A charter school advocate sees flaws

Tom Watkins, who has been instrumental in starting charter schools in Michigan and Florida, takes an objective look at the current state of the charter-school movement. Watkins believes that a key objective of the movement is to challenge the existing public schools in a way that will improve education for all students. He describes charter-school advocates as falling into three categories: zealots and ideologues; scoundrelly entrepreneurs; and child-, parent-, and teacher-centered reformers. Many of the latter believe strongly in public education but think it is flawed. They see charter schools as pro-child and believe they can provide a choice for parents in communities with poor schools.

Watkins reports, however, that some charter schools are serving as a back-door route to using public money for private or religious schools — or as a way to make money at the expense of children’s education. He finds evidence that some charter schools breach the separation of church and state, while others neglect special-education students. Some play favorites with admission by taking only top students from the public schools or by expelling students who “do not fit” their school.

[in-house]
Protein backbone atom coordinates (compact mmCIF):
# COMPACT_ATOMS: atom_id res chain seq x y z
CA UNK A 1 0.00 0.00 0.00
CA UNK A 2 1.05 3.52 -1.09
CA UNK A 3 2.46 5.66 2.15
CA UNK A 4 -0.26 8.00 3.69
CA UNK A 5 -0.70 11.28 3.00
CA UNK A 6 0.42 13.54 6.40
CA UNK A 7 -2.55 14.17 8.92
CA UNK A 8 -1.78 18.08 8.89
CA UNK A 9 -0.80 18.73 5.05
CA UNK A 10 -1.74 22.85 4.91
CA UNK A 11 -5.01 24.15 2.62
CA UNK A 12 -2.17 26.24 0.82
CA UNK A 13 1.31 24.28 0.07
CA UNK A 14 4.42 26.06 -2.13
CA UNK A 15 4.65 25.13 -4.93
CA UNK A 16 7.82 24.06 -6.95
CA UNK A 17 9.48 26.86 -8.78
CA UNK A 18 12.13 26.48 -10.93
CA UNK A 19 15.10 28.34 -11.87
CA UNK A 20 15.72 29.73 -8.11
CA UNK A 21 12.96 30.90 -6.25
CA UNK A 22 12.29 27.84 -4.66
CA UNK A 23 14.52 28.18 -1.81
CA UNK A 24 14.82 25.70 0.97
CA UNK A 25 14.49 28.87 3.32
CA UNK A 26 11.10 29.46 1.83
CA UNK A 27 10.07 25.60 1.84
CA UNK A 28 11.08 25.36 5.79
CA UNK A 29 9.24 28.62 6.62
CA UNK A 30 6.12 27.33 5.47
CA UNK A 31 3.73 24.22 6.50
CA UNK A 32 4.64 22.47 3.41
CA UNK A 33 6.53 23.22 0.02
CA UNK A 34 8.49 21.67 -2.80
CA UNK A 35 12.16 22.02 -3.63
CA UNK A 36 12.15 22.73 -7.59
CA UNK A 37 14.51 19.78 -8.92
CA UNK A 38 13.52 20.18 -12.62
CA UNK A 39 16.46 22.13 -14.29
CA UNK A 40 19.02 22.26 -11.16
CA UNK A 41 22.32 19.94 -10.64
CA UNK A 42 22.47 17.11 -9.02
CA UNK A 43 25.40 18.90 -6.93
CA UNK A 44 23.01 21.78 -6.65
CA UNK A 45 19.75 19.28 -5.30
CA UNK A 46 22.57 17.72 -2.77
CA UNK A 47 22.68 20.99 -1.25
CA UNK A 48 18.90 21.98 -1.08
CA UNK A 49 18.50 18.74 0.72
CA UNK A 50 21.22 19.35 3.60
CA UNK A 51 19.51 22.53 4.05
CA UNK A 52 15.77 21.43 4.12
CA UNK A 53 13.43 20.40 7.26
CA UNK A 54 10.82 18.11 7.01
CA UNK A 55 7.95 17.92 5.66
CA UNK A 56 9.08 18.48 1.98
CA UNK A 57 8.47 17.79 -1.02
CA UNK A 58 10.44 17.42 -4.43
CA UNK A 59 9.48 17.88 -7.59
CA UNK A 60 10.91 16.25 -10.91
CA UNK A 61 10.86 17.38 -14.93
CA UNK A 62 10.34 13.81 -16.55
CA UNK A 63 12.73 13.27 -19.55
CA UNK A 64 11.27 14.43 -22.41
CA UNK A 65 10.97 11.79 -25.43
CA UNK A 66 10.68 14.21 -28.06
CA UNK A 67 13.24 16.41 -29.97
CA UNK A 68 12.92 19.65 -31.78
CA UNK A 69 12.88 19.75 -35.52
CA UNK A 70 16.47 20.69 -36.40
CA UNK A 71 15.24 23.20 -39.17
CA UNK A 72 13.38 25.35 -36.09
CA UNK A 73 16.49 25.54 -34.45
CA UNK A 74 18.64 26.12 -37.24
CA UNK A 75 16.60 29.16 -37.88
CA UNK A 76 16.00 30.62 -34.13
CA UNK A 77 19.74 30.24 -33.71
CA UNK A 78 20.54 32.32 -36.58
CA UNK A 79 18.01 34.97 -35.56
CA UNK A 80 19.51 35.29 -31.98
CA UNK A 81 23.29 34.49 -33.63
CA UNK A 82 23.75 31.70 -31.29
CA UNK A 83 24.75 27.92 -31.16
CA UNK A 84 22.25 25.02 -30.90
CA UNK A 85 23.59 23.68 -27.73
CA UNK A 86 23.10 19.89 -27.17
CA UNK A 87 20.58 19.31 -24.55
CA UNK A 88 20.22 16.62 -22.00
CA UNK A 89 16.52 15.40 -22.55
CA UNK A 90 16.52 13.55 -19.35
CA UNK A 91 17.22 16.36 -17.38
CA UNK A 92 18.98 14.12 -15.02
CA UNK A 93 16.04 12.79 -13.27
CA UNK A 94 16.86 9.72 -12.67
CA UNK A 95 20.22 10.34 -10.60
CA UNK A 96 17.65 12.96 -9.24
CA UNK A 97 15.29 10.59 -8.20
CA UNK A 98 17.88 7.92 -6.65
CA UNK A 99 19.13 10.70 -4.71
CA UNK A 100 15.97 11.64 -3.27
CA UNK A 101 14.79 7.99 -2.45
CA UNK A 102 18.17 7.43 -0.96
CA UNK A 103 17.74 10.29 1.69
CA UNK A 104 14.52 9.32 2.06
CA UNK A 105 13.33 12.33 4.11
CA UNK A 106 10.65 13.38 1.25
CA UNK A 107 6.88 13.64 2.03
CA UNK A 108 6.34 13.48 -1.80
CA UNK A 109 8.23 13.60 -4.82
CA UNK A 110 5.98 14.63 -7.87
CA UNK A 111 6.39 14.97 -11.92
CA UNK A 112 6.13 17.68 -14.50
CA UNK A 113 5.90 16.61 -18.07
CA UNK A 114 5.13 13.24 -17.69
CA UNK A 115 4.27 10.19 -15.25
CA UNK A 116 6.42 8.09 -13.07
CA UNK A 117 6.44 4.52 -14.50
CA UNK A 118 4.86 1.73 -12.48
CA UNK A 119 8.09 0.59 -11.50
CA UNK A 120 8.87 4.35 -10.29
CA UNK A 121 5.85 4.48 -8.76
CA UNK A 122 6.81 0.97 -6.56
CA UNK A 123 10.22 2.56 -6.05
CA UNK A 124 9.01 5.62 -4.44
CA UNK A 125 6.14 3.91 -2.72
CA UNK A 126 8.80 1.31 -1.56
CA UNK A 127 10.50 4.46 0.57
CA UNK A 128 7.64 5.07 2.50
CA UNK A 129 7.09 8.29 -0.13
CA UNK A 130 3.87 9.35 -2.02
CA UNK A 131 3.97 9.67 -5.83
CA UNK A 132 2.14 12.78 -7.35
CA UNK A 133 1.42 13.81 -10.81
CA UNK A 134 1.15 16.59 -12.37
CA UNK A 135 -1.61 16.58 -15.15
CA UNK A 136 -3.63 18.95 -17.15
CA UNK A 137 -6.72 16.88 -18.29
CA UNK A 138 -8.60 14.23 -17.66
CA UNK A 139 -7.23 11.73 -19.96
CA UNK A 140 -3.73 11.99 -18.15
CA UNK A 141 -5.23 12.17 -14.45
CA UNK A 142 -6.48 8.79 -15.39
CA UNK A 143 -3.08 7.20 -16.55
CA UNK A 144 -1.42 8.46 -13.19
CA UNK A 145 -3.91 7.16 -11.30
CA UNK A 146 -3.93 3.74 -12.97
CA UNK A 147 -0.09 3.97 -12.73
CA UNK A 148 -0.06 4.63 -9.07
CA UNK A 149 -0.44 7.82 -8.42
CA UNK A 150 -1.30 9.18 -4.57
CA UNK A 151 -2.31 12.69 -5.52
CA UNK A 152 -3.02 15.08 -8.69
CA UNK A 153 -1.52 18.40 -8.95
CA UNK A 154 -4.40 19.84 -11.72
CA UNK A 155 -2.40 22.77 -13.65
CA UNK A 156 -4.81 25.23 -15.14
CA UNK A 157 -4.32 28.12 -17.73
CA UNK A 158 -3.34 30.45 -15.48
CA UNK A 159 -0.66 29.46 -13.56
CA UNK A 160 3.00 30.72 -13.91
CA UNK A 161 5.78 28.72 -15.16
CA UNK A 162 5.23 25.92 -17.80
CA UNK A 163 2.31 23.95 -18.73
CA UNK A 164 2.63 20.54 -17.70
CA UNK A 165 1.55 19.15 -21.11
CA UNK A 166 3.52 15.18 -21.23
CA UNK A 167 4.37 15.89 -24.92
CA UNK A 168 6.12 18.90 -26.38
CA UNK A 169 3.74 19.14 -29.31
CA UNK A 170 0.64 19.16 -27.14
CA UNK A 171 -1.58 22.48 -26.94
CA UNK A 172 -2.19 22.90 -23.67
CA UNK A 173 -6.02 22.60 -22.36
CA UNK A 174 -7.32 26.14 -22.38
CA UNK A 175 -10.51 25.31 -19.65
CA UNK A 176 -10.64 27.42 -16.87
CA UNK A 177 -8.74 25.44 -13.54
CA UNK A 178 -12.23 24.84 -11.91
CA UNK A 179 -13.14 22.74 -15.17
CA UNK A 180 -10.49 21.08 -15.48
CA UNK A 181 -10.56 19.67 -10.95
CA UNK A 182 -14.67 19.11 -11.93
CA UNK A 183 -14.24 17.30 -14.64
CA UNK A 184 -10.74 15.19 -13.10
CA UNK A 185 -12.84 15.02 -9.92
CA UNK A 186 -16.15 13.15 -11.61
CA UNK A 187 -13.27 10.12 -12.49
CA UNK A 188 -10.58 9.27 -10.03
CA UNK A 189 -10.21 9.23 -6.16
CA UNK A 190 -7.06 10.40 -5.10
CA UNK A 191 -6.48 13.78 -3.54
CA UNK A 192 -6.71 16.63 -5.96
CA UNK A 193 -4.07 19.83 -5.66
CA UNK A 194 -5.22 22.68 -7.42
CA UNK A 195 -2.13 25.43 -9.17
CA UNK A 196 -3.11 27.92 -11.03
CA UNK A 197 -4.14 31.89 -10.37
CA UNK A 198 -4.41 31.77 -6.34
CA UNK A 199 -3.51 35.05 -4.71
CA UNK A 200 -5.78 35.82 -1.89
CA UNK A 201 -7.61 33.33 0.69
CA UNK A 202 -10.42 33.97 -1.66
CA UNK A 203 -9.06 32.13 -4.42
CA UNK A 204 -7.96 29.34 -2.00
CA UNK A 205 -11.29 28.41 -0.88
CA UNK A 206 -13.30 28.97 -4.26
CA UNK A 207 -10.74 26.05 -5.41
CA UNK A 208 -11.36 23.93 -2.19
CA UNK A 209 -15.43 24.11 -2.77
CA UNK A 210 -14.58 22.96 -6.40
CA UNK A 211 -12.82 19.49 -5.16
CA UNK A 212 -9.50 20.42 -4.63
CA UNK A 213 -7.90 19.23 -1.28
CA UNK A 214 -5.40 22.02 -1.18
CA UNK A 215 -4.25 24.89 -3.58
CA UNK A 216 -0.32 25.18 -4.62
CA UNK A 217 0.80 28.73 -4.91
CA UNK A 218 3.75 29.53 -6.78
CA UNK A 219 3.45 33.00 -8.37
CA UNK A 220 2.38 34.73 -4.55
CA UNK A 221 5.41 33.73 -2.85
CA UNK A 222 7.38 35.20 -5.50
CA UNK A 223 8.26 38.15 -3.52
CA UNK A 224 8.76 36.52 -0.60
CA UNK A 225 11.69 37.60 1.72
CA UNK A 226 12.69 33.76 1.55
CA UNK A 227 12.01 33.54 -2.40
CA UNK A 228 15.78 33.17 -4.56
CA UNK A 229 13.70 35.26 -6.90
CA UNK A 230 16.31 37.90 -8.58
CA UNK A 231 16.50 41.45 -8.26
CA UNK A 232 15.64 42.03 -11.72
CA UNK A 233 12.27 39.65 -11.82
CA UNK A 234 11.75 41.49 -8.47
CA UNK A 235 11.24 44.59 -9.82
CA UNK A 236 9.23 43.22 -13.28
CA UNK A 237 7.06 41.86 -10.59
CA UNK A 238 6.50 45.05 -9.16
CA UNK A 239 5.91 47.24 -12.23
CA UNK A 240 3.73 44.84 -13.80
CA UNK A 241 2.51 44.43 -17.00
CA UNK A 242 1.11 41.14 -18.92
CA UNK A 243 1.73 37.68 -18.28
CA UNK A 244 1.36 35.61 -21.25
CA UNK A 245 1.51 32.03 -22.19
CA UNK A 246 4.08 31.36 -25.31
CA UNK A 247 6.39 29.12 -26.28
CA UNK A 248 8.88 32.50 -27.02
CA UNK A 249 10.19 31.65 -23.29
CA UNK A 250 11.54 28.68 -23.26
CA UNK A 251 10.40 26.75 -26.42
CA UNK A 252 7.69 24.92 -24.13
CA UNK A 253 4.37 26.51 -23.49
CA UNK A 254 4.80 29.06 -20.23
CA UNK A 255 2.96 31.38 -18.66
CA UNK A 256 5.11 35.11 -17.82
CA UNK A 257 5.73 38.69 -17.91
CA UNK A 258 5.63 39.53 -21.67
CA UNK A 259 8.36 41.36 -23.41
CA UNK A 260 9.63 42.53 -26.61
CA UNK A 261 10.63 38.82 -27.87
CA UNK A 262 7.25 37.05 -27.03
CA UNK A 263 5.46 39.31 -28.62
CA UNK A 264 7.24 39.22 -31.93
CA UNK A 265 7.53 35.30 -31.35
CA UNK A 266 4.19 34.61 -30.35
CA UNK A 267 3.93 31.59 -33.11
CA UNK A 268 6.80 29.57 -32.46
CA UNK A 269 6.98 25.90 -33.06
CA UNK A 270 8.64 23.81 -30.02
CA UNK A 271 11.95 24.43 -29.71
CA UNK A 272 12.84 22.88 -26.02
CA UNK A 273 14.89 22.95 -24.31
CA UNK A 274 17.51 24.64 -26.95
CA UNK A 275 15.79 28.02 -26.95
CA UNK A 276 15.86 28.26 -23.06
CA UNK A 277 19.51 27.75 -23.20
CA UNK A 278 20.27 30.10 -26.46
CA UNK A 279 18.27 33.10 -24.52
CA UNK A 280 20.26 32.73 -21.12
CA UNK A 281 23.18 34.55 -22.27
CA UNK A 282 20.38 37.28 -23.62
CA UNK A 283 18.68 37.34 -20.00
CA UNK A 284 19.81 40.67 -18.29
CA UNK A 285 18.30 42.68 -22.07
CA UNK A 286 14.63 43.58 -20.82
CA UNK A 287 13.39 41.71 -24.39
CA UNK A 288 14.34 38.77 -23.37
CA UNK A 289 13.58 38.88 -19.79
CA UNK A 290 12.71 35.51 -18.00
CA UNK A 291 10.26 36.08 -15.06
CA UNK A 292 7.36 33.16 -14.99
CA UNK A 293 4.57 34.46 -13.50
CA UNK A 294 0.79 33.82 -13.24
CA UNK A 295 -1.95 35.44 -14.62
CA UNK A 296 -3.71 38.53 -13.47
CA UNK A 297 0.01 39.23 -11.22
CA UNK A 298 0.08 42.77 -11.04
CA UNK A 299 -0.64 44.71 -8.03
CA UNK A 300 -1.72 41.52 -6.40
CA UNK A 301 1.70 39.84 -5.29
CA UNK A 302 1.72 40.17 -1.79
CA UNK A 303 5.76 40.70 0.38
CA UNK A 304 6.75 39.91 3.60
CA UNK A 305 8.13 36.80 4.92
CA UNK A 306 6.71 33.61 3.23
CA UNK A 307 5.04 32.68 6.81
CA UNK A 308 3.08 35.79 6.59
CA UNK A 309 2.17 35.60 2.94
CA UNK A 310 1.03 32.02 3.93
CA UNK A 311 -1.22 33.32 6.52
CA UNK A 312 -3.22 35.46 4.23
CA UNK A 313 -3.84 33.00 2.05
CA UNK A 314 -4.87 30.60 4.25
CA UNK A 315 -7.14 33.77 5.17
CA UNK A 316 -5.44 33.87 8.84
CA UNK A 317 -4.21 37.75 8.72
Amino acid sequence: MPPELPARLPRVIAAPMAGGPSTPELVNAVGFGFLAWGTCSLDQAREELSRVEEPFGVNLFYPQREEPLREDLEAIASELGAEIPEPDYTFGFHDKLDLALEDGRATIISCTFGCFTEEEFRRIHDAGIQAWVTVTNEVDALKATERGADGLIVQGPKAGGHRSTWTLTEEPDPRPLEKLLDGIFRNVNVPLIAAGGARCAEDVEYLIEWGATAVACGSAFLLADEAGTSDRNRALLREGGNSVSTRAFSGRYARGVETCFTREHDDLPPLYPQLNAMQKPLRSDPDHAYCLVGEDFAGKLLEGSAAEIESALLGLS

Watkins calls on advocates of charter schools to take corrective action to ensure that their school policies are democratic. He suggests they:

  • Disallow any special admissions policies and conduct independent program audits.
  • Consider amending existing statutes to revoke charters unless applications exceed available seats by at least 25 percent.
  • Restrict charters to no more than three to five years.
  • Systematically monitor charter schools to make sure they stay within the letter and spirit of the law.

Finally, he challenges school boards to remember that charter schools are public schools; to view the charter-school movement not as an adversary, but as a tool to enhance choice and learning opportunities for children; and to use the charter-school movement to force necessary changes within traditional schools.

“The Charter Challenge,” American School Board Journal, Volume 186, Number 12, December 1999, pp. 34-36.

Published in ERN February 2000 Volume 13 Number 2

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